American Missionaries, Chinese Resistance, and the Rise of Modern Institutions in ChinaJohn R. Haddad
As incredible as it may seem, the American missionaries who journeyed to China in 1860 planning solely to spread the Gospel ultimately reinvented their entire enterprise. By 1900, they were modernizing China with schools, colleges, hospitals, museums, and even YMCA chapters. In Cultures Colliding, John R. Haddad nimbly recounts this transformative institution-building—how and why it happened—and its consequences.
When missionaries first traveled to rural towns atop mules, they confronted populations with entrenched systems of belief that embraced Confucius and rejected Christ. Conflict ensued as these Chinese viewed missionaries as unwanted disruptors. So how did this failing movement eventually change minds and win hearts? Many missionaries chose to innovate. They built hospitals and established educational institutions offering science and math. A second wave of missionaries opened YMCA chapters, coached sports, and taught college. Crucially, missionaries also started listening to Chinese citizens, who exerted surprising influence over the preaching, teaching, and caregiving, eventually running some organizations themselves. They embraced new American ideals while remaining thoroughly Chinese.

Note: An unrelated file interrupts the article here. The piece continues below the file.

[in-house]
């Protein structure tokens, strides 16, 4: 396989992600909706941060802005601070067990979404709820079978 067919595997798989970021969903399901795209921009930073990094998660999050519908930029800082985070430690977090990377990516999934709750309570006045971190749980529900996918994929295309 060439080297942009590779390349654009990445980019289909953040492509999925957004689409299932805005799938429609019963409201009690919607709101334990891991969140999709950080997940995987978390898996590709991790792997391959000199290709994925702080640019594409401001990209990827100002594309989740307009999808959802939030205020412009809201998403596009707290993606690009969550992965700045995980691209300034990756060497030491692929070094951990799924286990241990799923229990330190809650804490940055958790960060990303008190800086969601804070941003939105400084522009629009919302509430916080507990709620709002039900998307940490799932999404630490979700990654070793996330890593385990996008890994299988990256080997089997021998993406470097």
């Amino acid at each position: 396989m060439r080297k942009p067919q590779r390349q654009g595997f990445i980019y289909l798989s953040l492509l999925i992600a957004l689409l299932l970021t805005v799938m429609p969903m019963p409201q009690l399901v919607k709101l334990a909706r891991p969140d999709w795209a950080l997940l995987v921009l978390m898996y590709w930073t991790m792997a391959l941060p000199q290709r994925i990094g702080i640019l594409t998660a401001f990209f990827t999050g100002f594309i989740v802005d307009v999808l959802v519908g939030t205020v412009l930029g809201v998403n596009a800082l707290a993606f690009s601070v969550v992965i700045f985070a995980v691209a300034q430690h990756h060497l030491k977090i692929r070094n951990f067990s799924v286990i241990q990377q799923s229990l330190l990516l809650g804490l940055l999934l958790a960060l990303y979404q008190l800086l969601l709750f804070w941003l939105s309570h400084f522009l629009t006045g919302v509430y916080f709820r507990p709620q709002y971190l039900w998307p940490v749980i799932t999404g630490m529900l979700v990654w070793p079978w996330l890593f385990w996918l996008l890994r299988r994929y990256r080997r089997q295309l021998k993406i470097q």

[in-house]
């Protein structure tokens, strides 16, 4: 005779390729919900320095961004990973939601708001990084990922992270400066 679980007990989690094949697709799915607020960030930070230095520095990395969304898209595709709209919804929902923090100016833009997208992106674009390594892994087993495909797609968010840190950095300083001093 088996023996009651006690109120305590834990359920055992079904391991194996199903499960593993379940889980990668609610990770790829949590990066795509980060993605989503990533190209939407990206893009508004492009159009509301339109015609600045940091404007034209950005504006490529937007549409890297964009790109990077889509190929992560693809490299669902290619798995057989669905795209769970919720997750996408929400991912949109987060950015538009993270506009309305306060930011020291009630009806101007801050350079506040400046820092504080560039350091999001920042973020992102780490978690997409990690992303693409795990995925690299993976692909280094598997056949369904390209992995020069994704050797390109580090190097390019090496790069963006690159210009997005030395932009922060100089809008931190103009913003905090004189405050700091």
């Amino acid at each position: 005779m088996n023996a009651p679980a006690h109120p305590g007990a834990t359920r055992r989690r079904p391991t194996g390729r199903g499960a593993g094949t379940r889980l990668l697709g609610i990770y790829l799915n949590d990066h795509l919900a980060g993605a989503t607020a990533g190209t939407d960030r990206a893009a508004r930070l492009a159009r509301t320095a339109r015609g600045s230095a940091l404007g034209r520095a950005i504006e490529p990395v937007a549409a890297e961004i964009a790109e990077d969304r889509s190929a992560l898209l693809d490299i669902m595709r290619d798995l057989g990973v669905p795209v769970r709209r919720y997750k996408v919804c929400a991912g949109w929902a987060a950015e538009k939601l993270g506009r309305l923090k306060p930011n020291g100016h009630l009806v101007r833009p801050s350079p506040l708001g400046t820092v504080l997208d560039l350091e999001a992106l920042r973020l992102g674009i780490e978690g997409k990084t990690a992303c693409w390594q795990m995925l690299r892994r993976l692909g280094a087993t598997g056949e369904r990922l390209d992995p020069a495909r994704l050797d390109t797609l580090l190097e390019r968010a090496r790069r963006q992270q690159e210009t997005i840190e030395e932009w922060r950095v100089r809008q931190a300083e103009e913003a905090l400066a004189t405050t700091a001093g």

In Cultures Colliding, Haddad recounts the unexpected origins and rapid rise of American institutions in China by telling the stories of the Americans who established these institutions and the Chinese who changed them from within. Today, the impact of this untold history continues to resonate in China.
“In this exceptionally well-argued and carefully documented study, John Haddad shows that many of the American missionaries to China were anything but uncritical agents of empire, capital, and churchly authority. Transformed by their direct experience with the Chinese people, missionaries became major institutional players in modern Chinese history within terms set largely by the Chinese themselves.”—David A. Hollinger, Preston Hotchkis Professor Emeritus of History at the University of California, Berkeley, and author of Protestants Abroad: How Missionaries Tried to Change the World but Changed America
“Beautifully written and convincingly articulated, Cultures Colliding is a must-read for anyone who is interested in American missionary history in China or in overall Sino-American relations. With a focus on individuals, Haddad sheds light on fascinating shared journeys, experiences, dreams, nightmares, and frustrations between Chinese and Americans during the critical moments in China and the United States during the second half of the nineteenth century. The book examines the twisted path from American missionaries’ initial zeal to change China to eventually focusing on something that the Chinese wanted. We all should read Cultures Colliding today during the challenging times in Sino-American relations.”—Xu Guoqi, Professor of History at the University of Hong Kong, and author of Chinese and Americans: A Shared History